Right now we are using CSAT after Support tickets are closed, but this may change. Wootric is a really cool tool that we are very likely to invest in to aide us in improving our customer journey. It offers microsurveys for CES, CSAT and NPS. Like others above have said, it's important to gather data on more than just one area to ensure we have a wider view of areas that we can improve in, not just a Support agent's performance but also the product itself. Rallying around effort, loyalty and satisfaction will get us there :)

  • Jeff Breunsbach
    Jeff Breunsbach Member Posts: 266 Gain Grow Retain Staff
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    edited July 2020

    @Steve Bernstein Do you have any thoughts on the best way to word some of these survey data points after an interaction with a customer? 

  • Tanuj Diwan
    Tanuj Diwan Member Posts: 30 Expert
    First Comment
    edited July 2020

    Thats a great point @Matt Vadala One question can give overall answers for the brand, only place where Agent csat is important when it is a part of their KPIs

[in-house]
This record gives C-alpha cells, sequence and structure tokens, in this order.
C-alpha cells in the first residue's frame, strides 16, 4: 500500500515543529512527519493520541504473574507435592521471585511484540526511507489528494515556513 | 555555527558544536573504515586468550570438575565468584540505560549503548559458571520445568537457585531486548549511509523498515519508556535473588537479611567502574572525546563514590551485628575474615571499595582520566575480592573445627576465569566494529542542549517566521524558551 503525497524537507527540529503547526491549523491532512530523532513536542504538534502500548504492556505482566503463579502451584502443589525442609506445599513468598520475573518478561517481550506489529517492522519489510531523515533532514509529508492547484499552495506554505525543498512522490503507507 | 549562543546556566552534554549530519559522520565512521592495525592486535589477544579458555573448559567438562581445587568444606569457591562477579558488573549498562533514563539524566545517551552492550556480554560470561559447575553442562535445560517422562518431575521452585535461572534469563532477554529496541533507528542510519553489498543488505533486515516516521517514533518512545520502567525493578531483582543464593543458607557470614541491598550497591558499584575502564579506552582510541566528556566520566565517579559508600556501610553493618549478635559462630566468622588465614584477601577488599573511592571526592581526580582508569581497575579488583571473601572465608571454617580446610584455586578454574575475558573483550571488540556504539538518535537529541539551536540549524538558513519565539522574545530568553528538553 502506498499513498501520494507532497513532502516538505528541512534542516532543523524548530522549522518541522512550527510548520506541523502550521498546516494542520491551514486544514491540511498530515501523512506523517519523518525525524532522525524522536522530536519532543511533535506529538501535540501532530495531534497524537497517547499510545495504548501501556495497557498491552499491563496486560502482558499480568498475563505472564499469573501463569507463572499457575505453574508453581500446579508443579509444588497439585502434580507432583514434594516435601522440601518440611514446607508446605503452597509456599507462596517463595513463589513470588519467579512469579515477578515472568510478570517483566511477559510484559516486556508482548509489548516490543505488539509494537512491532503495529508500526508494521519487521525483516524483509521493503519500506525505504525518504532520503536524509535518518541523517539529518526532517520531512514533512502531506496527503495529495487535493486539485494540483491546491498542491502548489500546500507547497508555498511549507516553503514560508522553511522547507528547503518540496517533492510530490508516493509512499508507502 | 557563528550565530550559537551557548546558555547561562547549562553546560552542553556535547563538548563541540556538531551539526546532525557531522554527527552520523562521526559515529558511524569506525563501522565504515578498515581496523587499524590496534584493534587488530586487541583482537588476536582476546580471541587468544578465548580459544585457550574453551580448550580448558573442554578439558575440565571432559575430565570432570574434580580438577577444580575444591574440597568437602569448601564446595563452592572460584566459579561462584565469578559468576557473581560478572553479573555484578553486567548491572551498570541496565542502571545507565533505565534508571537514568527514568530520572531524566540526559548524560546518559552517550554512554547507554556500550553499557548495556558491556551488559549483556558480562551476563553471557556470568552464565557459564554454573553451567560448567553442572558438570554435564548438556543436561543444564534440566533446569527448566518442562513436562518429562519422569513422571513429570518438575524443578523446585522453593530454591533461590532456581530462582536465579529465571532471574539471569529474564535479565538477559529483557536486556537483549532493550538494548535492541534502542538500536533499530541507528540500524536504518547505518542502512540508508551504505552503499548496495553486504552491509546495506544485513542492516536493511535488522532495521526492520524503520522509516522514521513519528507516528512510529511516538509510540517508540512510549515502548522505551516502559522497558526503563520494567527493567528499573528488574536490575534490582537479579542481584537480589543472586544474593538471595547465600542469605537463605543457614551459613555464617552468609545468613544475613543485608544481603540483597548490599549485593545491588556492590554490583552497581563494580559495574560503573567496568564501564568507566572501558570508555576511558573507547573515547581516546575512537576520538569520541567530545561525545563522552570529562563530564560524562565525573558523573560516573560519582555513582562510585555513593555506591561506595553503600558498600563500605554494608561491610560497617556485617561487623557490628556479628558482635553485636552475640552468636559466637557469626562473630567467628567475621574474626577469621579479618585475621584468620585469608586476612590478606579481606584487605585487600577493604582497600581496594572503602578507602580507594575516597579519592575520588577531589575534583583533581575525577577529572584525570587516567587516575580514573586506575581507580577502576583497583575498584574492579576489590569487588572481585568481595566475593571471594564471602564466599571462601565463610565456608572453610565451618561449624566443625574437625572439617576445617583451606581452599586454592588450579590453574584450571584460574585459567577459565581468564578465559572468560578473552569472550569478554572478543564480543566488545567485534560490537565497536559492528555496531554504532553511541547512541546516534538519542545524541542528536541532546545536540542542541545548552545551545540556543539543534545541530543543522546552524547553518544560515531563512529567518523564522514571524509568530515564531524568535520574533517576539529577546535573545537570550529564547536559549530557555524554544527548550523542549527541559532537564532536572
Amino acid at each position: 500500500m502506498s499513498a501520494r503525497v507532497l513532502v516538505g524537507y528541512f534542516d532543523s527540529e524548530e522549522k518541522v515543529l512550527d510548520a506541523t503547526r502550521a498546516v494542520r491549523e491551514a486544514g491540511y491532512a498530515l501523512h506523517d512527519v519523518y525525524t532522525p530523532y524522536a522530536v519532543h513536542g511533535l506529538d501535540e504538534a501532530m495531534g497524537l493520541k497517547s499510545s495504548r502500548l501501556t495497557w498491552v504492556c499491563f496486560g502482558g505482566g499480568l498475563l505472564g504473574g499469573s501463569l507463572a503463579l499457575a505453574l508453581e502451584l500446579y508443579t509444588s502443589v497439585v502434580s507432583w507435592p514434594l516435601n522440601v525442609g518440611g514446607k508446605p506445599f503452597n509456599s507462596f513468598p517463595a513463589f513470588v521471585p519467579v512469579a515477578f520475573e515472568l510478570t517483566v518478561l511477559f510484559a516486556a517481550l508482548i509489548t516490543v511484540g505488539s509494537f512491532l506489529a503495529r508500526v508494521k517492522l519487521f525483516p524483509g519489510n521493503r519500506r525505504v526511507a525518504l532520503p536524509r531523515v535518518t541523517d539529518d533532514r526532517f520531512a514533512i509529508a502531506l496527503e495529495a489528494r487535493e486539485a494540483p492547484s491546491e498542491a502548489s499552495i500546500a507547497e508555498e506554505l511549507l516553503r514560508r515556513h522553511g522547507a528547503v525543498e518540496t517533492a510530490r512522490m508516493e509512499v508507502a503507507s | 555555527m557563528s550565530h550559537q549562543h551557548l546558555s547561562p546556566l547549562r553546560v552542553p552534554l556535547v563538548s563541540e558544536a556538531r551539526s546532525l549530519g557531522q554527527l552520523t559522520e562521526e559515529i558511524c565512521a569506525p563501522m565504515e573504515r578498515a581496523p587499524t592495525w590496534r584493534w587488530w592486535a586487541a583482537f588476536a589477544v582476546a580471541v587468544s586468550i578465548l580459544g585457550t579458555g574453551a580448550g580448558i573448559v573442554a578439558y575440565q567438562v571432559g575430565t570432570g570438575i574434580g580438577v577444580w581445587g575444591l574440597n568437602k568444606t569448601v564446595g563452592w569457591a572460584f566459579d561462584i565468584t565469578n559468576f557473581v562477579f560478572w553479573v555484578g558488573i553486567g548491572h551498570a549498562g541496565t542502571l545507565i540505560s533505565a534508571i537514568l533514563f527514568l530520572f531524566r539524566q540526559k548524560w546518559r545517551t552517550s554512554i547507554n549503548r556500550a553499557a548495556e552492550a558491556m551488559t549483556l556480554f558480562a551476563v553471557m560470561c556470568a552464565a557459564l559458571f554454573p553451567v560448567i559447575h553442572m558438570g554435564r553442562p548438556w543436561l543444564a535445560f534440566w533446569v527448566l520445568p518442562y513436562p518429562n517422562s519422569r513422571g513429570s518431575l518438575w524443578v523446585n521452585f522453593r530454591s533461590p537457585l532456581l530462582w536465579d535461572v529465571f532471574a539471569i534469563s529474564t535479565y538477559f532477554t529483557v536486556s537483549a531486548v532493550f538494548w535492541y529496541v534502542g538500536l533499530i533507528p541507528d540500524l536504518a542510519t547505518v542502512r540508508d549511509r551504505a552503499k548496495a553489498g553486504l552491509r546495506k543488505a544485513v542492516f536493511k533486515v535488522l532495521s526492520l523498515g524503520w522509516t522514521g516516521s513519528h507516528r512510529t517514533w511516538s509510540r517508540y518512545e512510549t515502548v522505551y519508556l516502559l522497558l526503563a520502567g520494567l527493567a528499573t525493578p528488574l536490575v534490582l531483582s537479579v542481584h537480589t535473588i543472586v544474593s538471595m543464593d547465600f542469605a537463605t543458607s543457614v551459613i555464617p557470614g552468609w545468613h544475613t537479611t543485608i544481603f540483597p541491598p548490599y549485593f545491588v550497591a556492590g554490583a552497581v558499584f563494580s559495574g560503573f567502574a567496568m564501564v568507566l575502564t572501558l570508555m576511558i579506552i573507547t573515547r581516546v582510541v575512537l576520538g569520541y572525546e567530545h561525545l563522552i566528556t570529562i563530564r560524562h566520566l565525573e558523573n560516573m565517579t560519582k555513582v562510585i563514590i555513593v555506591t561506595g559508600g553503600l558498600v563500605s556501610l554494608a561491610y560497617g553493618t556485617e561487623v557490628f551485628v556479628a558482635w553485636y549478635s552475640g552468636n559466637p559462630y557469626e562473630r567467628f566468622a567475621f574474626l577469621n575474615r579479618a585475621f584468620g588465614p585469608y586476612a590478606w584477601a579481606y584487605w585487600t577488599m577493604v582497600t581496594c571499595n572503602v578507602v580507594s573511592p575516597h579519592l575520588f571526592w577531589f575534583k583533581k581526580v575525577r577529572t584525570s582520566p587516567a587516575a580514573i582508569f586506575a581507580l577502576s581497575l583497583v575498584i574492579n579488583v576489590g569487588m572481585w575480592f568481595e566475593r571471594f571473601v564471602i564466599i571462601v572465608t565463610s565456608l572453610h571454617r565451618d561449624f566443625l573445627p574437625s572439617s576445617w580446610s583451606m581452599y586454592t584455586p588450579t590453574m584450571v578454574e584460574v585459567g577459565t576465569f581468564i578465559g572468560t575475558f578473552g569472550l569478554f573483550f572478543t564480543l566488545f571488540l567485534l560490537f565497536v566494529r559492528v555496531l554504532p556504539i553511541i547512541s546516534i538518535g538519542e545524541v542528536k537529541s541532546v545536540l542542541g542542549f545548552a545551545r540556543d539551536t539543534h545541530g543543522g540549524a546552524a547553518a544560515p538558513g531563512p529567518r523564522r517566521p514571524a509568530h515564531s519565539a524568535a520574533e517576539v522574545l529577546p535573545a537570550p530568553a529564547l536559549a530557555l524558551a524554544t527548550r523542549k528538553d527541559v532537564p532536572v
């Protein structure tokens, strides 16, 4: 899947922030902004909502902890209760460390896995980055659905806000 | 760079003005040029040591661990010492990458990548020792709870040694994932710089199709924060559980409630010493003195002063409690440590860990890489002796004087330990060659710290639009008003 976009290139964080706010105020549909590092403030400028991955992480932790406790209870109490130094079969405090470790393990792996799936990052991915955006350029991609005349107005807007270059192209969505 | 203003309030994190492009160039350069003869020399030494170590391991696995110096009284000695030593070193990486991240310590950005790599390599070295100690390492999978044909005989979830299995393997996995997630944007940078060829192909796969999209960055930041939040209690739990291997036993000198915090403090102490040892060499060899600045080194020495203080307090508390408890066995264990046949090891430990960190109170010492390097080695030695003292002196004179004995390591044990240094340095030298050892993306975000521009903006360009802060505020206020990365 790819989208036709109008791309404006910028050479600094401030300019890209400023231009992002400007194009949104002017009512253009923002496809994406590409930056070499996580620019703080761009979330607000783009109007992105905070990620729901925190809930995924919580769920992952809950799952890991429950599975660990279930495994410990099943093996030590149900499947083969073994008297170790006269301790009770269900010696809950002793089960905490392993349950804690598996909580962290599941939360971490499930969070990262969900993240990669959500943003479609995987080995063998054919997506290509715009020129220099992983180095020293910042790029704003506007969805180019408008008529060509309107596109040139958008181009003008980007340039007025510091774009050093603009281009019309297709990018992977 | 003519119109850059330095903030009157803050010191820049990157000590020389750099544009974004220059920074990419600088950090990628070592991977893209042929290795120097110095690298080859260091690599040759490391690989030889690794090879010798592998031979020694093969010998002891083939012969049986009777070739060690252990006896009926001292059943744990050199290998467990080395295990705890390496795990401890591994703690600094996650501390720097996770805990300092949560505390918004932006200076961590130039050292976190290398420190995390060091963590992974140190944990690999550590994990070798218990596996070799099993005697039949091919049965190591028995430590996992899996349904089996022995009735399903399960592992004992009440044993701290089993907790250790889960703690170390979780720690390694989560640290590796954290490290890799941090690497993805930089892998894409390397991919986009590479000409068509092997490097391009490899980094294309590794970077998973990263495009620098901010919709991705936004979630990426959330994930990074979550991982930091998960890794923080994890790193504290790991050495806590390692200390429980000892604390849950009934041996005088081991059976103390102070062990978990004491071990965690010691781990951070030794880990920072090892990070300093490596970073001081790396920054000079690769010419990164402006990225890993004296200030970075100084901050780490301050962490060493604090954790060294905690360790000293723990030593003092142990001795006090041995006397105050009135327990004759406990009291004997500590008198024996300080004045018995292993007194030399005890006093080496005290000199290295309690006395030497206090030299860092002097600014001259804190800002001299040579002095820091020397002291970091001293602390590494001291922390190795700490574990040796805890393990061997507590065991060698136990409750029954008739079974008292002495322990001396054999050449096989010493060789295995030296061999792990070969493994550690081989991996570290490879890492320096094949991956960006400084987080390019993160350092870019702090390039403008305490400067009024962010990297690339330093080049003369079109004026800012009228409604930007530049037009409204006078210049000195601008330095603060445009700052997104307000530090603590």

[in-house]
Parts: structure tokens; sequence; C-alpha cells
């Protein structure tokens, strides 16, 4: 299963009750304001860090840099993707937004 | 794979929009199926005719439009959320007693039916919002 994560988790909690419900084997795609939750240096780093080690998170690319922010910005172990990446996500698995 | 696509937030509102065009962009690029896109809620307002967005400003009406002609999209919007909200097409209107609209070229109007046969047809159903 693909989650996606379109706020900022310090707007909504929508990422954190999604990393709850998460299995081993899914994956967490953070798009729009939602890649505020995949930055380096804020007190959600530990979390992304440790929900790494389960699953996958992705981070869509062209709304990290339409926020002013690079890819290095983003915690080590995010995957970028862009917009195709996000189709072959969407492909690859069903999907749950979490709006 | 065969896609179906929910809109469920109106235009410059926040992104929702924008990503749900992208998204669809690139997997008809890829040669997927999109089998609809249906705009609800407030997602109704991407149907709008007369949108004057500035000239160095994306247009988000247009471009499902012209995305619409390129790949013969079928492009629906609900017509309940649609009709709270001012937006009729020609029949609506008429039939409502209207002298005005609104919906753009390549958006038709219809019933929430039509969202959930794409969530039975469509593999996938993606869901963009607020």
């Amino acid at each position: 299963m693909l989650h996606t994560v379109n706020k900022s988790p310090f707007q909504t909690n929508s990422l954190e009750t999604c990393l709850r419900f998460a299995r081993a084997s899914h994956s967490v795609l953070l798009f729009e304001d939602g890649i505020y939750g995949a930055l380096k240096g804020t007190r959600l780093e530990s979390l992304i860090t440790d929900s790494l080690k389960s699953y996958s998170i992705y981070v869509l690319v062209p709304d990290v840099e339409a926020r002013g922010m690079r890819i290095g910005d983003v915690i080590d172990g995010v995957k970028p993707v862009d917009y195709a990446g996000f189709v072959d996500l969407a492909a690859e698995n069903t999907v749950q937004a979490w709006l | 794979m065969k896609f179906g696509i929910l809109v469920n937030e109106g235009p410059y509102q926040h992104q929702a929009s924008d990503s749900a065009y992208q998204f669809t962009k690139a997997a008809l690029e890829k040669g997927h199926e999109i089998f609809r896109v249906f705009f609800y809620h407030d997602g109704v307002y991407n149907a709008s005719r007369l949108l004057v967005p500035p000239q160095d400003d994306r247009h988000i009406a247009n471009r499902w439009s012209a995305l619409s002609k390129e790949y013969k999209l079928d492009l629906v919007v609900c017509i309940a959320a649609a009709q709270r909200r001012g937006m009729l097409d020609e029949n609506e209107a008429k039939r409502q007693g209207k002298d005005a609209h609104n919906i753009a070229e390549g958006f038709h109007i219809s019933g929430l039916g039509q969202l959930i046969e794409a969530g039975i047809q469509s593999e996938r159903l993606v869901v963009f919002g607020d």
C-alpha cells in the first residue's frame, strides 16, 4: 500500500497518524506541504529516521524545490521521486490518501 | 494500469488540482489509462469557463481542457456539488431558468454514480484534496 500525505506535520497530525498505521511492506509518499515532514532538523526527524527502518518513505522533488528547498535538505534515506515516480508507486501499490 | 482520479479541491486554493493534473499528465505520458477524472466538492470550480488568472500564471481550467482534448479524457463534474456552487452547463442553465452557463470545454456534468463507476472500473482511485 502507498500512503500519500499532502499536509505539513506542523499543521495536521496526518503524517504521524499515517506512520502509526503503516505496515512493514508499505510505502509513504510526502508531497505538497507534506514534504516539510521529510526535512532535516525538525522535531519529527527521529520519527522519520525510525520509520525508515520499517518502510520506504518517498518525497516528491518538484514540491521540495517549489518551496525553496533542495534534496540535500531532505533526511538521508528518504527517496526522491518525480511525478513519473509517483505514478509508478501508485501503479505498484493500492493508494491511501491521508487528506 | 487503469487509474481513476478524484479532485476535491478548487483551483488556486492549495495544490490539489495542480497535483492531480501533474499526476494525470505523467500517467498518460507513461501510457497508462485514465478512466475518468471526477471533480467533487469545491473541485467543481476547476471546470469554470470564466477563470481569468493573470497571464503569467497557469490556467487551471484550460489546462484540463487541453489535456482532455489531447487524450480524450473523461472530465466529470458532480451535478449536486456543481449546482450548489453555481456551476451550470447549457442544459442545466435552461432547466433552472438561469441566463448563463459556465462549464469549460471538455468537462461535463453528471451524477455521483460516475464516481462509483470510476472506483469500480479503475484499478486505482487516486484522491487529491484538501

• Tanuj Diwan
    Tanuj Diwan Member Posts: 30 Expert
    First Comment
    edited July 2020

    I agree @Daryl Colborne . Measuring Product Feedback, NPS all are important but for service we wanted to understand what will get the better insights. I beleive we have to try using them as per the Objective we have from the survey.

  • Steve Bernstein
    Steve Bernstein Member Posts: 133 Expert
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    edited July 2020

    Having been doing this for 20+ years, and assuming we're all talking about B2B SaaS, we've yet to find that "effort" is a key driver of the support experience.  Admins/end-users expect prompt resolution far more than effort... @Jeff Breunsbach asked me below to comment on the questions to consider, so I'll give more detail on that lower in this thread. 

    Also, be deliberate about the tool you select.  I mean, surveys are easy -- there are a ton of tools out there -- but you'll want a platform that can provide more so you aren't wasting your time trying to acquire meaning from your data:

    1. You'll need key-driver analytics that show you what the true drivers of customer sentiment are... remember that just because something is rated poorly doesn't mean that it's the best-bang-for-buck.  Don't waste time and energy focusing on things that aren't going to move the needle, so use some stats and financial linkage to understand the optimal priorities.